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Ten Music Facts That May Surprise You


Here are ten (actually, a few more) fun facts about music:

1. Merle Haggard was incarcerated in San Quentin Prison from 1958 to 1960. He was inspired by Johnny Cash’s performance there to join the prison’s country music band.

2. Leonard Cohen is a year older then Elvis. He was born in Montreal and first found fame as a poet and novelist. The songwriting and performing came later.


3. Johann Sebastian Bach was better known as an organist than a composer during his lifetime.

4. Leadbelly, serving a prison sentence for murder at the Texas state prison in Huntsville, wrote a song asking Governor Pat Neff to pardon him. Neff granted the request.

5. Chuck Berry played shows with local musicians provided by the venue. A young Bruce Springsteen was one such musician.

6. Louis Armstrong was given his first instrument—a cornet—by a Lithuanian-Jewish family for which he worked for as a youth in New Orleans. Armstrong wore a Star of David and ate matzoh for the rest of his life.

7. The Beastie Boys’ video “(You Gotta Fight) For Your Right (to Party!)” featured Rainn Wilson, Jason Schwartzman, Mary Steenburgen, Ted Danson, Amy Poehler, Steve Buscemi, Maya Rudolph, Kirsten Dunst, Orlando Bloom, Will Ferrell, John C. Reilly and Jack Black.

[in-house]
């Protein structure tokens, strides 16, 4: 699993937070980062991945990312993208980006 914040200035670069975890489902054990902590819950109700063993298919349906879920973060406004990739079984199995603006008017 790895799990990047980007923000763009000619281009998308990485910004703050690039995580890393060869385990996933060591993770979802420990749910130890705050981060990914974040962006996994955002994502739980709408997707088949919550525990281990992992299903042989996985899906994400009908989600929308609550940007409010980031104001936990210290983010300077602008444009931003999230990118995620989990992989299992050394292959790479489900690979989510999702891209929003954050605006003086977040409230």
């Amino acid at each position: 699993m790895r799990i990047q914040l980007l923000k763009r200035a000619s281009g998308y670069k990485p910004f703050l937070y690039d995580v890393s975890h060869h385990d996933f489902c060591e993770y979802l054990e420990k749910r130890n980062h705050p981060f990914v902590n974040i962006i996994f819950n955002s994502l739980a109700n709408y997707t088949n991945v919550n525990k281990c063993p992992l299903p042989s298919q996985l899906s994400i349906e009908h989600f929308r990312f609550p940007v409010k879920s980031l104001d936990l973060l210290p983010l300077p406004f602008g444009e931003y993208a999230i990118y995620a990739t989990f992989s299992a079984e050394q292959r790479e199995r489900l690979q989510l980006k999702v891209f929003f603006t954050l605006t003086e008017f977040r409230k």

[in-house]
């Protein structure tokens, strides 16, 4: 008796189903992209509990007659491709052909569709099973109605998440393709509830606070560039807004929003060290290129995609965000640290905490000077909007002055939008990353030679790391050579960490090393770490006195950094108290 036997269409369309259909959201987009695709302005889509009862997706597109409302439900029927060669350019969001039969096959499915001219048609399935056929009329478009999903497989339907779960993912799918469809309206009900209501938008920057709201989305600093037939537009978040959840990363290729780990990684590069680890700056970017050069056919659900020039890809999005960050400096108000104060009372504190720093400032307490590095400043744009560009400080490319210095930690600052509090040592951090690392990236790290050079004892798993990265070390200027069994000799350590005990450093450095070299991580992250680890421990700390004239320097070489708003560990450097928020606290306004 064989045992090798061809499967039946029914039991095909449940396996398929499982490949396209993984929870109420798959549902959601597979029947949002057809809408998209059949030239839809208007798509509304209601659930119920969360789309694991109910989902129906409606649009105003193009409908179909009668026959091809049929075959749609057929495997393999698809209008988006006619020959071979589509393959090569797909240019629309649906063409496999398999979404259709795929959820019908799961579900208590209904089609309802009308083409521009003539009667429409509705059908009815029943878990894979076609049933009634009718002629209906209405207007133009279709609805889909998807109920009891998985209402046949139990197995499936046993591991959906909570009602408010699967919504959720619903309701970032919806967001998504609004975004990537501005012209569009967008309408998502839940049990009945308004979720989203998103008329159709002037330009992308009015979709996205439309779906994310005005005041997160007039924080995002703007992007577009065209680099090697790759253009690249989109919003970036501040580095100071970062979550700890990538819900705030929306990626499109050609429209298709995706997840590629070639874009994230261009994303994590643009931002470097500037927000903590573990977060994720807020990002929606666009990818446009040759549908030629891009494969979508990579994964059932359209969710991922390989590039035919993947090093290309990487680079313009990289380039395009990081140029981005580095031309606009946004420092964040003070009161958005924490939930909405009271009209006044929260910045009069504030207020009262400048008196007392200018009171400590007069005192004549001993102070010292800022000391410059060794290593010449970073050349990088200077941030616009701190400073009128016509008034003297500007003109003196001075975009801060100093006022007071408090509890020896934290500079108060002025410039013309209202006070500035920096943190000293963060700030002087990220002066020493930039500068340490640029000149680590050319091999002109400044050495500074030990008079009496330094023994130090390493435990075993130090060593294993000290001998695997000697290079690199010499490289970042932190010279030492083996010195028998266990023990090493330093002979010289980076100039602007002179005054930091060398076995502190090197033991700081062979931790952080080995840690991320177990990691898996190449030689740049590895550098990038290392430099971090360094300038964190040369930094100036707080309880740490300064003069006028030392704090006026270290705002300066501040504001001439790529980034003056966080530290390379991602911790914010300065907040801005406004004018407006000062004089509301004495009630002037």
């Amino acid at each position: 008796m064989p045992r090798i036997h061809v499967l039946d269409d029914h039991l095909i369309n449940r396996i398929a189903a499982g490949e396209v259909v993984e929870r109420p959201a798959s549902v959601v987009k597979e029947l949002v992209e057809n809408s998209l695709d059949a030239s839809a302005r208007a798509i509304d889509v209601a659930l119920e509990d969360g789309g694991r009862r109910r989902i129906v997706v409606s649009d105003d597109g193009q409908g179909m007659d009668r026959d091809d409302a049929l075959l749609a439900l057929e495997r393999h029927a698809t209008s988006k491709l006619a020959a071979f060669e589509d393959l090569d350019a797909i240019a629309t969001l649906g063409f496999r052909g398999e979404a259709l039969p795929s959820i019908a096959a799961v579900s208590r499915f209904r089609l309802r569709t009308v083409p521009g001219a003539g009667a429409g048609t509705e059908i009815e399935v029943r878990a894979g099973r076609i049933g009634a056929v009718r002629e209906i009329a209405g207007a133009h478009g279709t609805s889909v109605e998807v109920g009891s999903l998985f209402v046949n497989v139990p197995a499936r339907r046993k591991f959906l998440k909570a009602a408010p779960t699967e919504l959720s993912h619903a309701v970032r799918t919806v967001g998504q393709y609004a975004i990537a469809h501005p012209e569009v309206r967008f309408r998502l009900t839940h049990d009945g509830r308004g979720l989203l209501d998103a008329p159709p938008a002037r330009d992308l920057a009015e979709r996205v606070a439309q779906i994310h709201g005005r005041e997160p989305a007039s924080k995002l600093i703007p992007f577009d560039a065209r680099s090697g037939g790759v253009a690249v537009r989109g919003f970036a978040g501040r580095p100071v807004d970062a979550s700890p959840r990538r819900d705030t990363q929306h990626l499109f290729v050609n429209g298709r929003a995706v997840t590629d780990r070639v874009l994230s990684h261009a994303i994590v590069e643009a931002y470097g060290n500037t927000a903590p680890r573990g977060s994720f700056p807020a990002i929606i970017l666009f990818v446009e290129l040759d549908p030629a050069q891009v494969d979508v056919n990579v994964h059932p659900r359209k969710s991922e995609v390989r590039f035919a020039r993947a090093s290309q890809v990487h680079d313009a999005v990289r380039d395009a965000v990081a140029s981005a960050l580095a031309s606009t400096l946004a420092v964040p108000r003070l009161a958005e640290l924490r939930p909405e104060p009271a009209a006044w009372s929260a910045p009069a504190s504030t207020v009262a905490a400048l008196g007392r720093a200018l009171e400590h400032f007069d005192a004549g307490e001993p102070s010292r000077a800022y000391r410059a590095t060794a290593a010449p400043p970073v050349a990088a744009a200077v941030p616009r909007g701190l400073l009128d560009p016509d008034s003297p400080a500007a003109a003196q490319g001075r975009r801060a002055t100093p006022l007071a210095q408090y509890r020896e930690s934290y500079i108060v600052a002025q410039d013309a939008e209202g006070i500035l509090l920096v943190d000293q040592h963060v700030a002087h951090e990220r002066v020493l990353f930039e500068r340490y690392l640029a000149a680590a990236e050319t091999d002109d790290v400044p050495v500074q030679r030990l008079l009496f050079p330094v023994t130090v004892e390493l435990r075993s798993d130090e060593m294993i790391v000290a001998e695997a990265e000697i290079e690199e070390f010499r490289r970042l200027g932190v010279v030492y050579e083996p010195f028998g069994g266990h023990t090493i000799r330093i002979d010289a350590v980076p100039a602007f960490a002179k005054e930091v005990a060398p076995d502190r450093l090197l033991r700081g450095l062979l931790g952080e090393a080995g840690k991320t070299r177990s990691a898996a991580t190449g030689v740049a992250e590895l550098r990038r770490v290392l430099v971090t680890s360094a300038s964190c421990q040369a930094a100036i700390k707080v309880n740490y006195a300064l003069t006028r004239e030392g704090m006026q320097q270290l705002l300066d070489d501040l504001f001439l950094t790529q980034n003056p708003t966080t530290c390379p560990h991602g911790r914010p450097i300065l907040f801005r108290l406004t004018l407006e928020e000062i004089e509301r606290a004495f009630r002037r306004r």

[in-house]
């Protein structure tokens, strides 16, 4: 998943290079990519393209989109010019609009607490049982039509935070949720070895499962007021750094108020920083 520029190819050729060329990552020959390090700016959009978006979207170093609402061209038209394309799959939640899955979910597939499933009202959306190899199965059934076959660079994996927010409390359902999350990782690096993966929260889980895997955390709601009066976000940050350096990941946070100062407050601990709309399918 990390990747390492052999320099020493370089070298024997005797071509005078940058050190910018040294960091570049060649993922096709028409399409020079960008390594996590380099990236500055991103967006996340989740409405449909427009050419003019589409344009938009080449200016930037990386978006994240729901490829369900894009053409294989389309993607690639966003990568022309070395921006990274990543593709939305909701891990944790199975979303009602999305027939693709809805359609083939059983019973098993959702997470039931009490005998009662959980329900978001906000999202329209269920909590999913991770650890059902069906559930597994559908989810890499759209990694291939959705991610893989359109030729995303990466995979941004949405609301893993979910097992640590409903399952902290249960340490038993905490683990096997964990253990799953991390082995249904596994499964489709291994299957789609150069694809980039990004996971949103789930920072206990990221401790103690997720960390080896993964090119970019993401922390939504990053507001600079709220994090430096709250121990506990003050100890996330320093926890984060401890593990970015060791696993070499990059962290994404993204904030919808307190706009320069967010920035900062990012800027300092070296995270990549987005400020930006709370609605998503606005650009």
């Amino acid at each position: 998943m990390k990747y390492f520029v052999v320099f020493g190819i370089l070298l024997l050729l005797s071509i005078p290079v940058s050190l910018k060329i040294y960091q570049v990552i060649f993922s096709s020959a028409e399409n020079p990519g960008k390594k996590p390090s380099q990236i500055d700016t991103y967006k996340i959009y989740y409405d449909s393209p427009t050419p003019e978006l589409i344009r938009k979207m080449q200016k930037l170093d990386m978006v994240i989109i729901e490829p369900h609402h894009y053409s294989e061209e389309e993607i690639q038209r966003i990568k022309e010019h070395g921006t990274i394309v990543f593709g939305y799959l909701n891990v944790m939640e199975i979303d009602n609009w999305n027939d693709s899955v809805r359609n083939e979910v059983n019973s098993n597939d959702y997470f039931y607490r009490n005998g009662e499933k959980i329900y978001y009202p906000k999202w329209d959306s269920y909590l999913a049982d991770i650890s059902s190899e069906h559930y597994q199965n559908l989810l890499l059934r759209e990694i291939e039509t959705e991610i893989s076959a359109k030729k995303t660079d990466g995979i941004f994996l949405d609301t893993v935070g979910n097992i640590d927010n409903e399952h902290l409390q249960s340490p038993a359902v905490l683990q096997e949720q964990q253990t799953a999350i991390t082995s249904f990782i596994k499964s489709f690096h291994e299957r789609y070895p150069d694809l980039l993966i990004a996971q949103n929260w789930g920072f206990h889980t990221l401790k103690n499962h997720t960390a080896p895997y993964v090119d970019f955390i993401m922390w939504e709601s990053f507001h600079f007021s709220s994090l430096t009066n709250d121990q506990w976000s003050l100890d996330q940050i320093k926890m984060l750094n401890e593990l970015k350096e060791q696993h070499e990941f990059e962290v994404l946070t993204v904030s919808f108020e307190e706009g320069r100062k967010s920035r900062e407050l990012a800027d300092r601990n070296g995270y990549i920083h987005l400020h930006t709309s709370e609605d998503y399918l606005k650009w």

8. Billie Holiday’s real name was Eleanora Fagan and she sometimes baby sat Billy Crystal, whose father was a record executive.

9. KISS has sold more than 100 million albums.

10. Tony Bennett was discovered in Greenwich Village by Pearl Baily and hired by Bob Hope.

(KISS statuettes: NMirada. Harmonica player: Helkathon)

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Here’s What’s Here

The Daily Music Break explores every genre of music, from hip hop to opera. It's simple: Boundaries are dumb. It's all good. Here is more about the site and here is our index:

--A Tribe Called Quest to The Dick Hyman Trio (In other words, A to H)

--Indigo Girls to Queen Ida (I to Q)

--Radiohead to ZZ Top (R to Z)

Reading Music

The stories of the great bands and musicians are fascinating. Musicians as a group are brilliant, but often troubled. The combination of creativity and drama makes for great reading.

Here are some books to check out.

Duke Ellington brought class, sophistication and style to jazz which, until that point, was proudly unpolished and raucous. His story is profound. The author, Terry Teachout, also wrote "Pops," the acclaimed bio of Louis Armstrong. Click here or on the image.


What else is there to say? Here is the story behind every song written by The Beatles. Click here or on the image.


The Grateful Dead don't get enough credit for the profound nature of its lyrics. Many of the band's songs are driven by a deep and literate Americana ("I'm Uncle Sam/That's who I am/Been hidin' out/In a rock and roll band" and "Majordomo Billy Bojangles/Sit down and have a drink with me/What's this about Alabama/Keeps comin' back to me?").

David Dodd's exhaustive study tells the story, song by song. Click here or on the image.